BEIJING—Pakistani businessmen whose wives and children are trapped in China‘s Xinjiang region are traveling to Beijing to lobby their embassy, in hopes that Pakistan’s new government will pressure its ally for their release.
Beijing has faced an outcry from activists, some governments and U.N. human rights experts over mass detentions and strict surveillance of the mostly Muslim Uyghur minority, and other Muslim groups, in the western region of Xinjiang.
Mirza Imran Baig, 40, who trades between his home city of Lahore and Urumqui, the Xinjiang regional capital, said his wife was detained in a “re-education” camp in her native Bachu county for two months in May and June 2017 and had been unable to leave her hometown since her release.
His wife, Mailikemu Maimati, 33, and their four-year-old son, who are both Chinese nationals, are unable to get their passports back from Chinese authorities, he told Reuters outside the Pakistan embassy in Beijing.
“My ambassador says, ‘Wait, wait, wait, one day, two days.’ Okay, I wait,” Baig said late on Sept. 25, after his meeting.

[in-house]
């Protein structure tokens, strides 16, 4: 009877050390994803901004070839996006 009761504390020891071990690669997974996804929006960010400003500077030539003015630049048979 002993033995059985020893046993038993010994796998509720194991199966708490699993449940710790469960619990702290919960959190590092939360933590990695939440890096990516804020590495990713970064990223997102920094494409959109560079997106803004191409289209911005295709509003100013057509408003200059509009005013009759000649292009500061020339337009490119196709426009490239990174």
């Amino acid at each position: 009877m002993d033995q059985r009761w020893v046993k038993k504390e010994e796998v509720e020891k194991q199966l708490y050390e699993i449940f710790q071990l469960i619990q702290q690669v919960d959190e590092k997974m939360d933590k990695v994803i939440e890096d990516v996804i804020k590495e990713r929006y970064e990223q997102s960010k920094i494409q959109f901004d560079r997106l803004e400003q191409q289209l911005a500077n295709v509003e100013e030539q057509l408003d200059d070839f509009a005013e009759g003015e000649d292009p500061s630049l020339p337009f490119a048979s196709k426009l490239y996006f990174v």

Reuters could not immediately reach the ambassador, Masood Khalid, to seek comment.
The Chinese regime has used the excuse of potential Islamic threats and ethnic riots to crack down on the local population in Xinjiang.
Muslim majority nations have mostly remained silent over the situation in Xinjiang.
Last month’s election of cricketing legend and firebrand nationalist Imran Khan as Pakistan’s prime minister has fed the expectations of many for him to deliver on promises to create jobs, build an Islamic welfare state and restore the country’s image abroad.
Mian Shahid Ilyas, a businessman in Lahore who has been collecting details of cases and seeking government support, said he was optimistic the new government would help.
Pakistan’s foreign ministry in Islamabad did not reply to questions from Reuters on the Uyghur spouses.
“A lot of people get married like us. It’s no problem. But in 2017 they start to seal everything off in Xinjiang,” Ilyas, who said his Chinese Uyghur wife, a citizen of China, had been detained since April 2017, told Reuters by telephone.
Ilyas said he had confirmed details of 38 cases but believed there were more than 300 similar cases of Pakistani husbands whose wives and children, most of them Uyghurs, had been stuck in Xinjiang for more than a year, in camps or confined to homes.
Uyghurs and other Muslims are held in concentration camp-like facilities, known as “re-education” centers, are forbidden from using Islamic greetings, must learn Mandarin Chinese, and sing propaganda songs, according to a report by Human Rights Watch.
The handful of businessmen, including Baig, is traveling to China in groups of twos and threes, to avoid raising suspicion, parking themselves at the embassy to make their case, he said.
“This is China‘s big mistake,” said Ilyas. “Before people did not know how they treated Muslims. Now, everyone knows.”
By Christian Shepherd & Philip Wen